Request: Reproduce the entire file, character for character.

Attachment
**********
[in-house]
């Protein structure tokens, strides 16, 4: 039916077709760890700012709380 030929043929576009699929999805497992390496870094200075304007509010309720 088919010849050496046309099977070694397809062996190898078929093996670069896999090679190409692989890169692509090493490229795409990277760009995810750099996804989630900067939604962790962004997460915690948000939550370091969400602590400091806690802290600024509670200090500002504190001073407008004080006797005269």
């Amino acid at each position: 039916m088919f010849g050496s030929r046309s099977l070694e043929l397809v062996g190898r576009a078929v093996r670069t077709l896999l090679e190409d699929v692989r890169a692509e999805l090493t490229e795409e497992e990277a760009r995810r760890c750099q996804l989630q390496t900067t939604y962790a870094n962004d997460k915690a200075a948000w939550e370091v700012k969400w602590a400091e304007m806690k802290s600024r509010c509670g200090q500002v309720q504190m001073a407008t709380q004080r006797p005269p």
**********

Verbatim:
[in-house]
């Protein structure tokens, strides 16, 4: 039916077709760890700012709380 030929043929576009699929999805497992390496870094200075304007509010309720 088919010849050496046309099977070694397809062996190898078929093996670069896999090679190409692989890169692509090493490229795409990277760009995810750099996804989630900067939604962790962004997460915690948000939550370091969400602590400091806690802290600024509670200090500002504190001073407008004080006797005269």
């Amino acid at each position: 039916m088919f010849g050496s030929r046309s099977l070694e043929l397809v062996g190898r576009a078929v093996r670069t077709l896999l090679e190409d699929v692989r890169a692509e999805l090493t490229e795409e497992e990277a760009r995810r760890c750099q996804l989630q390496t900067t939604y962790a870094n962004d997460k915690a200075a948000w939550e370091v700012k969400w602590a400091e304007m806690k802290s600024r509010c509670g200090q500002v309720q504190m001073a407008t709380q004080r006797p005269p």